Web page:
Apart from his sideman work, Miller also released a handful of singles in the '60s and '70s under his own name. They are all pretty standard for the day but enjoyable (there seems to be no single collection of his songs that I can find), but Frankenstein Walk is the track that I really enjoy. From the moment that I first heard the opening twenty seconds of the song while listening on WFMU a few years back, I fell head over heels for Frankenstein Walk.

The opening is hilarious and completely unexpected. Over a bubbling groove, an unidentified female voice yells into the mike, "Hey, Frankenstein, baby!" A second voice, that of Gene "Bowlegs" Miller, plays the part of Frankenstein, though we learn really quick that he is the not the mad doctor of ill scientific repute. He replies gruffly, "What'chu want, woman?" and she asks, "What are you tryin' to do, baby?"

And this is the point where great loves are made. It floored me when I first heard it. Frankenstein's response is probably about as honest a thing as any woman would want her man to admit: "I don't know what I'm tryin' to do! I'm a monster!"

If I could go back to about 47, maybe 48 key moments in my life where if I had just said these words – "I don't know what I'm tryin' to do! I'm a monster!" each of those key moments might have gone so much smoother than they actually did. They might have led to happiness and trying to do a silly monster dance. Instead, they led to arguments and crying and anger and mistrust and sadness and... yes, even divorce. All I needed to admit was that my very monstrousness led me to act like a buffoon.

Back to the song, where the girl is accusing Frankenstein of some shoddy dance moves. She tells him she saw him trying to do the boogaloo and the Funky Broadway, but he is incredulous at these accusations (and believe me, he won't get over it either). "Boogaloo? Funky Broadway? Look here, I got my own thing!" Frankenstein, as played by Gene "Bowlegs" Miller, is a fast talker but a terrible giver of dance instructions. Still, that is not going to stop him, otherwise we wouldn't have a song to play. He likes to punctuate each of his lines with little asides like "Dig it!" and "Look here!" and sometimes even longer ones. He leads us into the actual lyrics by going a little crazy, announcing "And I'm gonna show ya how to do it! Ha ha ha! Dig this here! Look here!"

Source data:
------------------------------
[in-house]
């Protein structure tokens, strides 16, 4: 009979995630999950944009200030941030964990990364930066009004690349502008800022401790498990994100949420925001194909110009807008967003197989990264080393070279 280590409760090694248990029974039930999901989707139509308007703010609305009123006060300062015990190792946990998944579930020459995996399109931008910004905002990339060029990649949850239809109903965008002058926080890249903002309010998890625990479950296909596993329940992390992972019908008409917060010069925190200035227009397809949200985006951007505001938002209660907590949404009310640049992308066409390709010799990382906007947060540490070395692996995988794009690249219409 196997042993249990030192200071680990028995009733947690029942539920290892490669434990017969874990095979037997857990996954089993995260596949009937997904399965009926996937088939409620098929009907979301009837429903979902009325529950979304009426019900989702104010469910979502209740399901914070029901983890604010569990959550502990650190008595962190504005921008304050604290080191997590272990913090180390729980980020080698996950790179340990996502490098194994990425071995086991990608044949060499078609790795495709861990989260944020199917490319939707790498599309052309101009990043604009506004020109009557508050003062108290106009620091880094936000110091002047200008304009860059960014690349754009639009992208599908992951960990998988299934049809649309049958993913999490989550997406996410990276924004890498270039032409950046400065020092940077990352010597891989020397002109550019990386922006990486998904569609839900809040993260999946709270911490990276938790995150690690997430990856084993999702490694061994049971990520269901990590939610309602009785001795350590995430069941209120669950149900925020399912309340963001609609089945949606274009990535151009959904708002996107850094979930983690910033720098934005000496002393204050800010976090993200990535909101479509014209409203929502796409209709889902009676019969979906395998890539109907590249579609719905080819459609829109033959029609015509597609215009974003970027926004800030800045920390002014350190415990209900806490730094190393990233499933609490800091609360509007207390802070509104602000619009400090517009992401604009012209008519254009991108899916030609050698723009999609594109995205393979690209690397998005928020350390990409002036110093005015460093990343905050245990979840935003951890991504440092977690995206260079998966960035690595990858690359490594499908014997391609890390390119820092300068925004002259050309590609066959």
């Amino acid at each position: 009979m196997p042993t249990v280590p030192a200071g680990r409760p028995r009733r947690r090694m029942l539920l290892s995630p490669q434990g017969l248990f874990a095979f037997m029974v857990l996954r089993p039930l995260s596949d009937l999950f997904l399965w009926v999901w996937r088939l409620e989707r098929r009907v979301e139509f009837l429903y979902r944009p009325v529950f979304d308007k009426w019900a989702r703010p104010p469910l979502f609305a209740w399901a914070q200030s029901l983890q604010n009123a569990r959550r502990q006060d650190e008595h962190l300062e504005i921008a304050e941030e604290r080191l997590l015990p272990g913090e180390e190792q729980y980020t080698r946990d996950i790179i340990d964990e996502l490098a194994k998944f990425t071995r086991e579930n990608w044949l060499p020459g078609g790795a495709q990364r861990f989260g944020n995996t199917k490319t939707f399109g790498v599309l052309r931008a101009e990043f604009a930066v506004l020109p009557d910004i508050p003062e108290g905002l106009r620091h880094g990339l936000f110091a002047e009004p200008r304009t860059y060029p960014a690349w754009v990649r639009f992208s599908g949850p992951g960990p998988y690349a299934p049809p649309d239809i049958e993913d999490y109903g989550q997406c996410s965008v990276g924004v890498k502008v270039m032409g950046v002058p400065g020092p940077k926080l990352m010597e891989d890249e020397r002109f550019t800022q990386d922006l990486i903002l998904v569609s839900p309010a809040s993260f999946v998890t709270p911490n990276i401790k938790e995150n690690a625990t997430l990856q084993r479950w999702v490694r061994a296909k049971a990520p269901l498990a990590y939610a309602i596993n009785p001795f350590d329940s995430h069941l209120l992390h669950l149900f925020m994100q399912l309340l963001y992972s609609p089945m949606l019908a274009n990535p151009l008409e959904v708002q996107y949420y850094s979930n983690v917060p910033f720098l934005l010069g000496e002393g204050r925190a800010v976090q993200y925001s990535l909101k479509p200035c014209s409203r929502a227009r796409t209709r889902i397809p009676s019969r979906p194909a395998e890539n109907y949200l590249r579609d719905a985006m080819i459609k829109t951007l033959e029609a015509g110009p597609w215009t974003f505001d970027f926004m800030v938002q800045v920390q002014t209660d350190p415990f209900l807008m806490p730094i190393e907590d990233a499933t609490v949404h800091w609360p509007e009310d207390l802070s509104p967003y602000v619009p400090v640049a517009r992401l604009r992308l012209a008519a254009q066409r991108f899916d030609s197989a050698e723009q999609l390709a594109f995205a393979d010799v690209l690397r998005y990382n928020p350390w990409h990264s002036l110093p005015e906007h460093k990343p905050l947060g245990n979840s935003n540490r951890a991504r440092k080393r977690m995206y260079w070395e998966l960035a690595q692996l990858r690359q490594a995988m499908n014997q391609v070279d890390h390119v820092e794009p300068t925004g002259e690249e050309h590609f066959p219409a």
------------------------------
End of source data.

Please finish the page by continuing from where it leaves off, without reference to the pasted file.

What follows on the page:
"There's a new dance comin' your way!
It's not the boogaloo or the Funky Broadway!
It's a dance that anyone can do,
so, hold it right there, 
and give me a minute or two.

(Look here!)

We gonna do a little thing!
(Uh huh!)
It's not gonna be the shingaling!
(Dig this!)
So if you just wait and let me talk,
the name of this dance is the Frankenstein Walk

I know your gonna like this one
and we all can have some fun
doin' the Frankenstein Walk!
(Dig it, baby!)
Doin' the Frankenstein Walk!

(Let me show ya how to do it. Dig this here right here.)

Put your right arm out
(That's good. Do it right there.)
and your left one too.
(That's it. Right there.)
Just stand there for a minute
(Now, hold it.)
And I'll tell you what else to do.
(Cool it right there.)

Now, put out your right leg!
Now, put out your left one!
(Ha ha ha! Like that!)
Now we get ready,
(Ha! Looky here!)
we gonna have some fun!
(I told ya, look here!)


I know your gonna like this one
(Ha ha! Look here!)
and we all gonna have some fun
doin' the Frankenstein Walk!
(Dig it!)
Doin' the Frankenstein Walk!
(Now cool it right there. I gonna tell how to ride it! Dig it.)

Now, let your right and left arms a-stretch out,
(That's it.)
and your right and left leg too.
Here are my following instructions
and they're as simple as one and two.
Just do the Frankenstein, baby!
(Look here!)
Just walk like that little ol' monster!
Just do the boogaloo if ya want to. Looky here, baby. How ya like that?"

After pretty much spending two minutes telling us to just stick out our arms and legs and then walk forward stiffly – along with making sure that we dig it and look wherever he tells us to look – Frankenstein is interrupted by the girl from the beginning of the song. She runs in and tells him, "Franky! That's a gas! Man, that's cute!" His immediate response is to ask her, "What about the Wolfman? Have you seen the Wolfman? What about Batman?" But she digs the dance he is doing, pretty much drowning him out by saying, "Man thats the Frankenstein Walk, baby! Just the Frankenstein Walk! C'mon lets go baby. You're a Frankenstein!"

And that's it. That's the Frankenstein Walk. A gloriously silly time. A lot of Gene Miller's other songs seem to be dance-oriented, including one song called "It's Bump Time" that needs no further introduction. I wouldn't mind having a mix of his collected singles, but there doesn't seem to be much call for one either given that it doesn't appear he had any major hits. But Frankenstein Walk is just calling out for someone to set it to animation, and it would be groovy to see that in the future.

Or maybe I will have to do that.


[Keep checking back here throughout my Countdown to Halloween month on The Cinema 4 Pylon for more fun tracks. You can also follow my choices for this mix throughout the month by visiting my Mr. Mixtape-ptlk YouTube playlist by clicking here.]